CONAN: Kim Lonsway, I wanted to ask you about that. Is this a part of that continuum of learning that so many of these crimes are committed by people who know - by somebody who knows the victim?

LONSWAY: Absolutely. And I think that the caller, I'm going to check out her program as soon as I get off the phone, here. That issue of labeling - again, so much of what we think about sexual assault is really compared with what our stereotype is. And even though, intellectually, we may know, for example, that most sexual assaults are committed by non-strangers rather than strangers. And in so many ways, we act as if they are, so that - as the caller described - a majority of people who will say, yes, I have been made to participate in a sexual act because of force or threat of force when I didn't want to. That's clearly rape. And if you ask them, most will say no, they haven't been raped. So that labeling, because they're comparing it with that stereotype. And we just see the effect of that play out in so many ways.

The research definitely tells us that regardless of how you label it, though, the impact is the same. Whether or not you call it that does not affect what your response is over the long term.

CONAN: Rachel, thanks very much for the call.

RACHEL: Absolutely. Thank you.

CONAN: Appreciate it. Joining us now to talk about the law enforcement aspect of this issue is retired police sergeant Joanne Archambault. She retired from the San Diego PD in 2002 after working 10 years in the Sex Crimes Division. She's now Executive Director of End Violence Against Women International. And Sergeant Archambault, nice to have you with us today.

JOANNE ARCHAMBAULT: Thank you. And thank you for having this on your program.

CONAN: And I wanted to ask you, as our guests had said, despite what we've learned and the advances that have been made, the prosecution rates remain what they were in the '70s. Why is that?

ARCHAMBAULT: Well, I was very lucky. San Diego PD started a dedicated sex crimes unit in 1971. And there was a doctoral candidate that was doing his research there in the '70s. I was able to compare his data 20 years later. So this issue, basically in the '70s through the '80s, the majority of sexual assaults reported to the police were strangers. The stereotype that both Dr. Lisak and Dr. Lonsway have been talking about, the tables flipped. So now 80 and above, 80 percent above are these non-stranger cases, which means drug-facilitated sexual assaults, people who are engaged in survival sex trade - high-risk, what the community sees as people engaged in high-risk activity.

So even though it's depressing - and I've been doing this 33 years now. So even though it's very depressing to see those numbers, the types of cases, all those programs that Dr. Lonsway talked about - SANE and SART, the Sexual Assault Response Team - they have encouraged victims to come forward that never came to us in law enforcement just two decades ago. What that means, however, is that our society and communities have not kept up with that paradigm shift. And now - and that's why we see so much victim-blaming, not just by law enforcement, but in the communities. So even when law enforcement does everything right, we get stuck with the jury, because they are judging these victims for what they were doing, what they were wearing, who they were with, if they were doing drugs, etc.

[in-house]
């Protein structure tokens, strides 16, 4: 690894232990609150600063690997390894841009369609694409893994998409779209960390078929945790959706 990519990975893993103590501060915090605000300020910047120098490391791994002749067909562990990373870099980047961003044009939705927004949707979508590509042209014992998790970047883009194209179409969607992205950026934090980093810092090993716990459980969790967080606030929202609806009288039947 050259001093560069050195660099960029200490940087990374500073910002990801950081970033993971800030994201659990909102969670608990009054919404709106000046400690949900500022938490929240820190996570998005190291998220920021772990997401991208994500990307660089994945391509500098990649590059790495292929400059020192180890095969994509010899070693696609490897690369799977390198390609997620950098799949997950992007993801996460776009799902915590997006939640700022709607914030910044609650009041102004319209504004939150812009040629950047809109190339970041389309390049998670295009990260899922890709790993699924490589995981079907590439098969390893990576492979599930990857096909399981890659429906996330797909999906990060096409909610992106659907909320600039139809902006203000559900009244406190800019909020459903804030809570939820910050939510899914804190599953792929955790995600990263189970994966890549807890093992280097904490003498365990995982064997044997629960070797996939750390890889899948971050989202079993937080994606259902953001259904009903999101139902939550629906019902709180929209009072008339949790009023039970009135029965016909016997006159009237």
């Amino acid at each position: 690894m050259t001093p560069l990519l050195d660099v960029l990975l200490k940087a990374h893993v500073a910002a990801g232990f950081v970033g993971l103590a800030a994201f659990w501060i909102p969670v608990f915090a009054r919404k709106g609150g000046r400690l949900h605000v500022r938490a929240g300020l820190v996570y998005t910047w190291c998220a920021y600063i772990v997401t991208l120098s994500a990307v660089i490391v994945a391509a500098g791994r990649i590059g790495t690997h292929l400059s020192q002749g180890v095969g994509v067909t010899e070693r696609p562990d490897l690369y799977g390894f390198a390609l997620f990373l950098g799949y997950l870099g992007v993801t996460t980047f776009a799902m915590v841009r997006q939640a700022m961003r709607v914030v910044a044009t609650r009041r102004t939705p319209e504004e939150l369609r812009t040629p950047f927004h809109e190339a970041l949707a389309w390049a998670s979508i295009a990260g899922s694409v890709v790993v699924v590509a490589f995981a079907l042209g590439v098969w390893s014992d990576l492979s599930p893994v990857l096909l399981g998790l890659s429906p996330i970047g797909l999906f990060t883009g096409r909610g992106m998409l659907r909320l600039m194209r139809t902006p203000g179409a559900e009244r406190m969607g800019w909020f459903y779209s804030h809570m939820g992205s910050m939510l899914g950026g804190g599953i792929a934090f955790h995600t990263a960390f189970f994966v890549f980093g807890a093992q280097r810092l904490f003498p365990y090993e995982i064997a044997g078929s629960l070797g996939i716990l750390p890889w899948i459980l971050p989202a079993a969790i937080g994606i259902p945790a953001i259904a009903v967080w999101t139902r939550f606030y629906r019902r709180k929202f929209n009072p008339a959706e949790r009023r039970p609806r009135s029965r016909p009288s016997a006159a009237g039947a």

So there's disappointment in there, but I also know that we're seeing victims of trafficking, victims who are engaging in the sex trade that never, ever would have come to us, including all the non-stranger sexual assaults.

CONAN: As the number of cases reported has gone up - nowhere near the number committed, we believe, but nevertheless - we also read that the, in any number of jurisdictions, thousands of rape kits have gone untested. And after a certain period, the statute of limitations kicks in, they just have to be thrown away.

ARCHAMBAULT: Well, that, of course, is very, very, very complicated. So let me just say that it is not as simple as most of the media has made it to be. We didn't even have the combined DNA index system - which is the DNA database with offenders - until the '90s. And that was a first-generation DNA. We later switched to another type of DNA, and those languages do not speak to each other. So we essentially had to start over. We just didn't have the offenders in the database. We didn't have robotics, which we have now. So one DNA test cost $5,000 from a swab. It took weeks and weeks. Now, with robotics, I can have hundreds in the matter of an hour. What I want to make clear to your listeners is that it wasn't like these kits were sitting in this room and we didn't know they were there.